Robbins, North Carolina

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Robbins, North Carolina
Central business district of Robbins
Central business district of Robbins
Location in Moore County and the state of North Carolina.
Location in Moore County and the state of North Carolina.
Coordinates: 35°25′48″N 79°34′49″W / 35.43000°N 79.58028°W / 35.43000; -79.58028Coordinates: 35°25′48″N 79°34′49″W / 35.43000°N 79.58028°W / 35.43000; -79.58028
CountryUnited States
StateNorth Carolina
 • MayorLonnie B. English [1]
 • Total1.3 sq mi (3.3 km2)
 • Land1.3 sq mi (3.3 km2)
 • Water0.0 sq mi (0.0 km2)
Elevation440 ft (134 m)
Population (2010)
 • Total1,097
 • Estimate (2016)[2]1,180
 • Density840/sq mi (330/km2)
Time zoneUTC-5 (Eastern (EST))
 • Summer (DST)UTC-4 (EDT)
ZIP code27325
Area code(s)910
FIPS code37-57000[3]
GNIS feature ID0993441[4]

Robbins is a city in Moore County, North Carolina, United States. The population was 1,097 at the 2010 census.


Robbins Welcome Sign

The town, now known as Robbins, actually began in 1795 when gunsmith Alexander Kennedy and his family left Philadelphia to settle along Bear Creek. Kennedy set up a factory, which produced long rifles for American soldiers, near the site of the present day Robbins Water Plant. The Kennedy Rifle Works continued in operation until 1838 and the place became known as Mechanics Hill.

In 1891, the Durham and Charlotte Railroad connected Gulf in Chatham County to Troy in Montgomery County. The railroad reached Mechanics Hill around 1899. Railroad construction added many jobs and greatly increased the number of settlers. The railroad not only created its own jobs, it generated commerce by providing a ready means of transportation for turpentine, talc, pottery, lumber, agricultural products, and passengers. John B. Lennig was President and owner of the company(Frequently misspelled as Lenning). Lennig's tenure with the company was, off and on, for about 12 years. During that time, town lots and streets were designed. A map was registered at the Moore County Register of Deeds Office on March 24, 1900 and the town was named Elise, in honor of Lennig's daughter.(Pronounced A-lise, this is commonly mispronounced as E-lise).

In 1896, the John L. Frye Company, a producer of lumber for the rail and pallet industries, was established. Railroads across the US are supported by cross ties made in Robbins. John Lennig Frye, a past mayor, was named after John B. Lennig, the railroad owner.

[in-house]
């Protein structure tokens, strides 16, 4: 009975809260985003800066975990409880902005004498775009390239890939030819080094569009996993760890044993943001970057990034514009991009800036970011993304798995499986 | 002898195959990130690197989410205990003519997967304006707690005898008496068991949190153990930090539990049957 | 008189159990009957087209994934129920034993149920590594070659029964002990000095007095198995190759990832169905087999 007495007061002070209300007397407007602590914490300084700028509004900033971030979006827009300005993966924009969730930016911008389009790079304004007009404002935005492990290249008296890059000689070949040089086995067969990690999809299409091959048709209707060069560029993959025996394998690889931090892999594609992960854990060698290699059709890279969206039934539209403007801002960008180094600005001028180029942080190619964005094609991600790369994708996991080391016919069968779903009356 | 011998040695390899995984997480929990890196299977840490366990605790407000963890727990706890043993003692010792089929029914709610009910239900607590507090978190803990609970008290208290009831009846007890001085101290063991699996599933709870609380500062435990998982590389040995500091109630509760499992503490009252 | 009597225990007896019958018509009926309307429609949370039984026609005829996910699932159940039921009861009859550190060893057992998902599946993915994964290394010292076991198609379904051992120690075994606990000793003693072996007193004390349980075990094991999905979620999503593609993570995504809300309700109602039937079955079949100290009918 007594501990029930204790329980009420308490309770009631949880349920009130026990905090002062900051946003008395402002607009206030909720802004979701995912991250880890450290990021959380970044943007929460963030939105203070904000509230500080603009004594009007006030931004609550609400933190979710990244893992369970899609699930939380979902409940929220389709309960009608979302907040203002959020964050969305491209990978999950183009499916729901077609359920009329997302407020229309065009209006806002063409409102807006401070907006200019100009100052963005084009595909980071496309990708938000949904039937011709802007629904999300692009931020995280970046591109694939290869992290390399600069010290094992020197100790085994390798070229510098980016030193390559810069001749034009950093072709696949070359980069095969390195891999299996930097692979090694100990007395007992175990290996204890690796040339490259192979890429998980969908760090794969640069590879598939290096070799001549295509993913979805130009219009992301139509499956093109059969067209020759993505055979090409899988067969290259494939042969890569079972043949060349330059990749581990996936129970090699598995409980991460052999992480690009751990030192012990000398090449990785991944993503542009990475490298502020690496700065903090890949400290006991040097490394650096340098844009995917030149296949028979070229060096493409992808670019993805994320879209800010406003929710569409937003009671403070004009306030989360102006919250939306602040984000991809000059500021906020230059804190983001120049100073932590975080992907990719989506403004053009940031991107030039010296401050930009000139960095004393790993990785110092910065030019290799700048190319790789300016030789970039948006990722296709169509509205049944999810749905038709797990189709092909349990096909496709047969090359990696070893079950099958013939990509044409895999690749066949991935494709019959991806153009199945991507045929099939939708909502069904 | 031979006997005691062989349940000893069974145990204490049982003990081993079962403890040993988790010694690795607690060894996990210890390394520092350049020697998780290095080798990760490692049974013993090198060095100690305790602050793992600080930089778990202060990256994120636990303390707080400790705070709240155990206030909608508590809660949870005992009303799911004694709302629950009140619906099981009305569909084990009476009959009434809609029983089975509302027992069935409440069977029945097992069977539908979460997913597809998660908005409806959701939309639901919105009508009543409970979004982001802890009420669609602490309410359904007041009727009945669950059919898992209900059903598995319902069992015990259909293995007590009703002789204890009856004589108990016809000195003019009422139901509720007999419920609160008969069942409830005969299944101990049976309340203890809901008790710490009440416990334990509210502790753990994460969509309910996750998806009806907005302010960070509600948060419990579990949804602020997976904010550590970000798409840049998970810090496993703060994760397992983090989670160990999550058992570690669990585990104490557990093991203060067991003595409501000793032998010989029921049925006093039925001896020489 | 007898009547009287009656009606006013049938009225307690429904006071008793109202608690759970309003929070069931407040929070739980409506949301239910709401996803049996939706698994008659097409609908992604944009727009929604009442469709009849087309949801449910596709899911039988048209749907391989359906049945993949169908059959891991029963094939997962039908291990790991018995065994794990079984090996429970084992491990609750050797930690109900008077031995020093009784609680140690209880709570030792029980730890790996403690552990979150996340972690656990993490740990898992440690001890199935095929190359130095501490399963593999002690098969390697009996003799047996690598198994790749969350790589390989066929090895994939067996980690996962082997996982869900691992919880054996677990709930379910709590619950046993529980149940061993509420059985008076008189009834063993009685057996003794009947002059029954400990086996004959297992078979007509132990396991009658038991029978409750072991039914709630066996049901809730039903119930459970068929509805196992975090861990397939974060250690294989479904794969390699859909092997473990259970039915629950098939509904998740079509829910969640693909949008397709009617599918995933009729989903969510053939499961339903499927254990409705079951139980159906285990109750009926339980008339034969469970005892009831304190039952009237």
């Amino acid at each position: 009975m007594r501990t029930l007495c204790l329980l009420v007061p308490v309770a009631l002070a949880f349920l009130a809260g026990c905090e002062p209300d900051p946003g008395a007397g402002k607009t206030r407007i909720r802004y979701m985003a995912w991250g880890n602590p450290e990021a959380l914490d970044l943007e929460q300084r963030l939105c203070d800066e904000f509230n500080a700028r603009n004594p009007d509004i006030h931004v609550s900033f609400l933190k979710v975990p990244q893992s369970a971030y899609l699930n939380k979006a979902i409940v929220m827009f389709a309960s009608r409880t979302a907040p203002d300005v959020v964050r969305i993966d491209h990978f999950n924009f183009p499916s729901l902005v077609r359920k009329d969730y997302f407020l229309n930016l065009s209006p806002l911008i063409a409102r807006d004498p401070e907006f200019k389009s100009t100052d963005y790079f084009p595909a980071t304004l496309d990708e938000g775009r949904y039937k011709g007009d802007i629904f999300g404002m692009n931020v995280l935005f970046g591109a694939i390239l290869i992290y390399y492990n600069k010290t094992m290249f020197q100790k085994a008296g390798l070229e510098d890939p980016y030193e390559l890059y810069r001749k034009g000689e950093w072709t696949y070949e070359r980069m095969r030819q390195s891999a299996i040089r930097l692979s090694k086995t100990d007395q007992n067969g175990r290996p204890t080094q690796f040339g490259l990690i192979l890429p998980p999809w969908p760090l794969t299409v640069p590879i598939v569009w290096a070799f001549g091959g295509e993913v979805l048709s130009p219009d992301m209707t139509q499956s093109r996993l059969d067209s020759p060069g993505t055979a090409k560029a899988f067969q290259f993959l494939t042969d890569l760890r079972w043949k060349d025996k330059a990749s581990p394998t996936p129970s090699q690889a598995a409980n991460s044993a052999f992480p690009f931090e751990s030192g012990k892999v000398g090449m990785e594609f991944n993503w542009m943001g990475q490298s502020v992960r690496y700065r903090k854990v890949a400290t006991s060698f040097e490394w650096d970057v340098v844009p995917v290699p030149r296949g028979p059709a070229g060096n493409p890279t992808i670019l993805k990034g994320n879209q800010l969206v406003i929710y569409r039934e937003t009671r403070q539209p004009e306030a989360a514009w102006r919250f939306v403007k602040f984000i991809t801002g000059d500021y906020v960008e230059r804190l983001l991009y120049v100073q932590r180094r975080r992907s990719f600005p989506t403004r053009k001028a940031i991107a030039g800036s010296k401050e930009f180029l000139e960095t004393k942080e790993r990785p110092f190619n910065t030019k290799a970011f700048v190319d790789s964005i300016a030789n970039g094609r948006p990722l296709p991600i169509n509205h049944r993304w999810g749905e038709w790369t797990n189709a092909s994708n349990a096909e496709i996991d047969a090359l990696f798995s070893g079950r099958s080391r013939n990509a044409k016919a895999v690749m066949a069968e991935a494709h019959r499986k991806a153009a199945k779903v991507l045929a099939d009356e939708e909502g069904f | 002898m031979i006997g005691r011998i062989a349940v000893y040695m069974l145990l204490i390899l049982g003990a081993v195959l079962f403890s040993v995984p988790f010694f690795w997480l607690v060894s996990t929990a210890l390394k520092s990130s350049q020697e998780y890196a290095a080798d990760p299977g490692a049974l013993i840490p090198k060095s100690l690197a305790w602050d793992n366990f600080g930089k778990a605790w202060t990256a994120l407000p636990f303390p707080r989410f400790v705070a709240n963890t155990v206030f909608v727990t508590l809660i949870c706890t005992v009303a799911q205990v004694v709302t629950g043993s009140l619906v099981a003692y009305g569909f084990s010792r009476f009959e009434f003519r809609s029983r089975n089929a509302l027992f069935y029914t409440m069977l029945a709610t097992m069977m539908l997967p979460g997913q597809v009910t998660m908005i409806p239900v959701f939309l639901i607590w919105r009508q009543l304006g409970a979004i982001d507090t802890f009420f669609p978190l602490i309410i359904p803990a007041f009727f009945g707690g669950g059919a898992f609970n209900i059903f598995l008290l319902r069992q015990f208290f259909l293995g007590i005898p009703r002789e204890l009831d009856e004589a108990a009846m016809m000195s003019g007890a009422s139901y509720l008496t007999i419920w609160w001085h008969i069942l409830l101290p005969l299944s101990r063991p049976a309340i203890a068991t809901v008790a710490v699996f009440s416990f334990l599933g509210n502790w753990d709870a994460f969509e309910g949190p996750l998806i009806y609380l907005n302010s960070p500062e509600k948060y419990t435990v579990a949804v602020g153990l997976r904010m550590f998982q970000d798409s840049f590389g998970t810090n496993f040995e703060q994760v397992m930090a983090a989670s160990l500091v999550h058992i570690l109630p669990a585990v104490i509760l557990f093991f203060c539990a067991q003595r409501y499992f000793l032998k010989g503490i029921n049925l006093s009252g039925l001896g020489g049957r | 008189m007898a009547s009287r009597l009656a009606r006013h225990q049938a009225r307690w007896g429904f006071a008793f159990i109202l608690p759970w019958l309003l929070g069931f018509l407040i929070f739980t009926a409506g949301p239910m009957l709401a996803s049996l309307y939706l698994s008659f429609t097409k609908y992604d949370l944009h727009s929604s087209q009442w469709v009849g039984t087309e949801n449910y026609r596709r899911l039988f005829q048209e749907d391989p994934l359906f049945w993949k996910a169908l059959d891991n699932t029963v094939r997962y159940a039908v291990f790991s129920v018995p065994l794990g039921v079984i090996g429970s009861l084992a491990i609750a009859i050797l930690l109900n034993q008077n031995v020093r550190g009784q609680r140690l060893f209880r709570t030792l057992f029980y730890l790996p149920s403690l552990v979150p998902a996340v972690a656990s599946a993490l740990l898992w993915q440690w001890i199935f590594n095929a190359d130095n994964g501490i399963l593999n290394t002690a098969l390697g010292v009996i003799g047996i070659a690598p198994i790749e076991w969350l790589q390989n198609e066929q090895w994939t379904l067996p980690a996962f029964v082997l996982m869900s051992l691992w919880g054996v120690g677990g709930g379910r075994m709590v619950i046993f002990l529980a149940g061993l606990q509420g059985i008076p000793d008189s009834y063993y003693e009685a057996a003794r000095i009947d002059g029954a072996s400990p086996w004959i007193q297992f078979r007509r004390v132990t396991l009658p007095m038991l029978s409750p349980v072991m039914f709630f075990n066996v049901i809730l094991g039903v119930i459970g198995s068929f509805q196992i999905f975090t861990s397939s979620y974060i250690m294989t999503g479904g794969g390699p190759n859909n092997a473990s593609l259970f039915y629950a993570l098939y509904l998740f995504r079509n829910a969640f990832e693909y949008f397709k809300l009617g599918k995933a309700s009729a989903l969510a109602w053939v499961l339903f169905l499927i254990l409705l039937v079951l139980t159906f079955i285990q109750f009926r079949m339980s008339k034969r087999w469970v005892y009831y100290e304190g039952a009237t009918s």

Education was a major concern for the citizens of Elise and the surrounding communities. Some local businessmen and Lennig met many times to discuss these concerns. These meetings resulted in the founding of Elise Academy in 1904. The academy had a very proud standing and children from the town, and from other states and countries, made up the first class. Elise Academy operated until 1940, when it was sold to the Moore County Board of Education. Today it is Elise Middle School in the town's center.

In 1890, the inventor Thomas Edison visited the town to take option on gold mining interests in the Carter's Mill area. Between 1923 and 1924, generators were installed at Carter's Mill, along Bear Creek, adjacent to Elise, and the first power was supplied to this area. In 1924 and 1925, William Cowgill built the first textile plant here, operating it as Moore Mills Textiles Plant. Three different companies operated that mill until September 1930, when Karl Robbins (1892-1960), a Russian-American manufacturer and philanthropist, purchased the mill and renamed it Pinehurst Silk Mills.

In 1935, the town's name was changed again. The name was changed to Hemp, to avoid confusion between Elise and another town in North Carolina that had a similar name. The name Hemp came from hemp rope, not from growing cannabis. For a while,the train depot had Elise on the track side and Hemp over the mail room side.

Karl Robbins brought great prominence to Hemp. He was responsible for a modern water treatment plant and a wastewater disposal system being completed in 1937. He also provided for recreational facilities, dial telephone service, a new firetruck, and a baseball park. Robbins started a non profit, Pinelands and gave or loaned the first $400,000.00 for Research Triangle Park to be started just outside of Raleigh, North Carolina at the request of Governor Luther Hodges, who was a close personal friend of Mayor W.P. Saunders.